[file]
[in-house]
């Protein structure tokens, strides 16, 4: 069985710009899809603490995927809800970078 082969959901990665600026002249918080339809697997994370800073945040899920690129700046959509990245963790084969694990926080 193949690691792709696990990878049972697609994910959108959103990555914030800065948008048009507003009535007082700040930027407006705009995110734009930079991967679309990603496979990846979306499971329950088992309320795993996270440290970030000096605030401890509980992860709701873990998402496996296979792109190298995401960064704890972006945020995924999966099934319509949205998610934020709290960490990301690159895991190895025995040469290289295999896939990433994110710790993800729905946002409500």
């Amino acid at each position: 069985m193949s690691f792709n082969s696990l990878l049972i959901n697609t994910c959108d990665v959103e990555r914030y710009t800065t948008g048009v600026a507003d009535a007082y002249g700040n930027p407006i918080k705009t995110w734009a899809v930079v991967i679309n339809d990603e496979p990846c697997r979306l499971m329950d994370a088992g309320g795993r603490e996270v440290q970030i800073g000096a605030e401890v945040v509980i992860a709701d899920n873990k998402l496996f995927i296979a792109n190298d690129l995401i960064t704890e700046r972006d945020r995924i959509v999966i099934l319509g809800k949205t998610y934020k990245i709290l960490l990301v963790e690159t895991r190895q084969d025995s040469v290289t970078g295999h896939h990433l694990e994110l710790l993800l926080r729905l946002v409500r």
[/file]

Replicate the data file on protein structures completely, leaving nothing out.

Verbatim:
[in-house]
């Protein structure tokens, strides 16, 4: 069985710009899809603490995927809800970078 082969959901990665600026002249918080339809697997994370800073945040899920690129700046959509990245963790084969694990926080 193949690691792709696990990878049972697609994910959108959103990555914030800065948008048009507003009535007082700040930027407006705009995110734009930079991967679309990603496979990846979306499971329950088992309320795993996270440290970030000096605030401890509980992860709701873990998402496996296979792109190298995401960064704890972006945020995924999966099934319509949205998610934020709290960490990301690159895991190895025995040469290289295999896939990433994110710790993800729905946002409500």
């Amino acid at each position: 069985m193949s690691f792709n082969s696990l990878l049972i959901n697609t994910c959108d990665v959103e990555r914030y710009t800065t948008g048009v600026a507003d009535a007082y002249g700040n930027p407006i918080k705009t995110w734009a899809v930079v991967i679309n339809d990603e496979p990846c697997r979306l499971m329950d994370a088992g309320g795993r603490e996270v440290q970030i800073g000096a605030e401890v945040v509980i992860a709701d899920n873990k998402l496996f995927i296979a792109n190298d690129l995401i960064t704890e700046r972006d945020r995924i959509v999966i099934l319509g809800k949205t998610y934020k990245i709290l960490l990301v963790e690159t895991r190895q084969d025995s040469v290289t970078g295999h896939h990433l694990e994110l710790l993800l926080r729905l946002v409500r």